Image rights refer to an individual’s proprietary right in their personality and their right to prevent an unauthorised use of their name or image or a style associated with them. An individual can either profit by selling their own image rights or will license their right for use by a club for an annual payment. These rights are then transferred to ‘image companies’ often, offshore, which raises two issues for HMRC: 1) a company pays corporation tax at relatively low rates and there is no National Insurance to pay, so this structure can often deprive the Exchequer of significant amounts and 2) payments to non-domiciled players paid to offshore companies may not be taxed at all, provided these sums are not remitted to the UK.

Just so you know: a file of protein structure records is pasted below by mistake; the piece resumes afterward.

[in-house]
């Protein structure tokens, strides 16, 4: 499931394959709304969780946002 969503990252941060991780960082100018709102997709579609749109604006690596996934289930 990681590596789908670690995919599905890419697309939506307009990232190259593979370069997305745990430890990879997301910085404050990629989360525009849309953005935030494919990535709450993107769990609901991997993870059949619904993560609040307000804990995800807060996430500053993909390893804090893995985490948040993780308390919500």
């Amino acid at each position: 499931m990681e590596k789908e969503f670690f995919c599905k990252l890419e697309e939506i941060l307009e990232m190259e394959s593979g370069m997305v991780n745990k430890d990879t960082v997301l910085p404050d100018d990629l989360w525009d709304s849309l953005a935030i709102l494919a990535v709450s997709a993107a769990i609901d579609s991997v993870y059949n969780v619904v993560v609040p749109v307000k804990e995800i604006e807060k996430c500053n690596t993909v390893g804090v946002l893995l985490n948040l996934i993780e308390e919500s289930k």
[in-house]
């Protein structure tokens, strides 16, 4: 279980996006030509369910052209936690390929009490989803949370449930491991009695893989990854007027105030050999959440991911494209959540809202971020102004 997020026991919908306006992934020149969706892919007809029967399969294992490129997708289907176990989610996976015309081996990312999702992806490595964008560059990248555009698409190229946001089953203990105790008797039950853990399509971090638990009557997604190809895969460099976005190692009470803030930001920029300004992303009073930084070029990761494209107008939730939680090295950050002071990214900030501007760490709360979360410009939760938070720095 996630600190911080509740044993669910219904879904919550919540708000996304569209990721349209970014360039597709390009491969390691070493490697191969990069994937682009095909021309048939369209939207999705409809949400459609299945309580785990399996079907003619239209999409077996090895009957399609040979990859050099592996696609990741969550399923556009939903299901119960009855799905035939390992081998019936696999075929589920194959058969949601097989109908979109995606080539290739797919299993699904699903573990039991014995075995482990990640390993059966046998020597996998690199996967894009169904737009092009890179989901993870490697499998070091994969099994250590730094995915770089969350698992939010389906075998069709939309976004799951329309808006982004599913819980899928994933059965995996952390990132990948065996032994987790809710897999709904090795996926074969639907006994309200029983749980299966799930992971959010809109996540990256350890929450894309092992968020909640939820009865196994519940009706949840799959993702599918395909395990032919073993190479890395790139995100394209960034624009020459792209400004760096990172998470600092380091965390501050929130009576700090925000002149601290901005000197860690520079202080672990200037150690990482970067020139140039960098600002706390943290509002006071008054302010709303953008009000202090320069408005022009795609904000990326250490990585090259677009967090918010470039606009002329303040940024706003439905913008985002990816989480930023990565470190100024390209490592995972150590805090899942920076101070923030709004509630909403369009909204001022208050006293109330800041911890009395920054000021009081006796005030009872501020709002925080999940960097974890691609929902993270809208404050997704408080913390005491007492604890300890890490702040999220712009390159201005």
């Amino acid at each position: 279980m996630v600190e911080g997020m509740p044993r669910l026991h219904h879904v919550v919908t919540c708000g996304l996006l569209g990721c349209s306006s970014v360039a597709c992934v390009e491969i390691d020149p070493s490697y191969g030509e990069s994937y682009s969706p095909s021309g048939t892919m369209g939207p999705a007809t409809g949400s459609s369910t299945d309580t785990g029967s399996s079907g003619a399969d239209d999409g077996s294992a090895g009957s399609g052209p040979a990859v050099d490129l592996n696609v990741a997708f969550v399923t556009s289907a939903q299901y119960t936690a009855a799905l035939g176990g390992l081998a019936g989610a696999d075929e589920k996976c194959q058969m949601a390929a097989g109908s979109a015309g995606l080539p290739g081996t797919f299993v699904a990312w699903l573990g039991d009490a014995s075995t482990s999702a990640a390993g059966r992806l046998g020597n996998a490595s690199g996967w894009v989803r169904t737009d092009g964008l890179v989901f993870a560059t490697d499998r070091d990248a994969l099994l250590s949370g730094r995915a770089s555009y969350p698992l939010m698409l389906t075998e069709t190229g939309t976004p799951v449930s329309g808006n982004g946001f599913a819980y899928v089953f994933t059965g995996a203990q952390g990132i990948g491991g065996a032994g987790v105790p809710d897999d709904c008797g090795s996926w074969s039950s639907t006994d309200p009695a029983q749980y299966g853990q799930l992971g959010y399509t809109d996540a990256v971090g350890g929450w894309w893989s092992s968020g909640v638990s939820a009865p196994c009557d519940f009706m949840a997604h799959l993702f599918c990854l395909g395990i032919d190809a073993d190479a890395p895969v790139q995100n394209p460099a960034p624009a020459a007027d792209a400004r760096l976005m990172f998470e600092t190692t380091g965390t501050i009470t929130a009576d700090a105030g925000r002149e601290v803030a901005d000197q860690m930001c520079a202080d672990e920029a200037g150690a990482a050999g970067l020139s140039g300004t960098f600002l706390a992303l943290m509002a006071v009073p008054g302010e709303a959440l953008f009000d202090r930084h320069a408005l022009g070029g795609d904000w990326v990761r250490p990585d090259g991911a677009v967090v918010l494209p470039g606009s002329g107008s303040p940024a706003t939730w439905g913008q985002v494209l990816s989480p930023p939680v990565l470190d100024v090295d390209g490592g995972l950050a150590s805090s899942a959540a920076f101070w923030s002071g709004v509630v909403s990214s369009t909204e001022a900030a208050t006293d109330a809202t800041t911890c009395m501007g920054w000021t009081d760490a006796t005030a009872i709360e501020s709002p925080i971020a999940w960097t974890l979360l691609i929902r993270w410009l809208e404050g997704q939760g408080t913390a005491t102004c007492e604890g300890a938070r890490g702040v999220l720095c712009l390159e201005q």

Whilst image rights are a matter of contract between club and a player, HMRC may argue that in many cases, such an arrangement is merely used to ‘disguise’ salary as image rights. Therefore HMRC will look to see if the sum paid to acquire the image rights accurately reflects the value of these image rights by looking at the profile, exposure and on/off pitch value, of the individual concerned.
For example, David Beckham’s image rights may be valued at a much greater worth than his value as a player. In all cases it would be very important to have received professional analysis regarding the robustness of any such arrangements before any decision is made as to their relevance or otherwise for a personal income tax return.
The average UK tax rebate is £963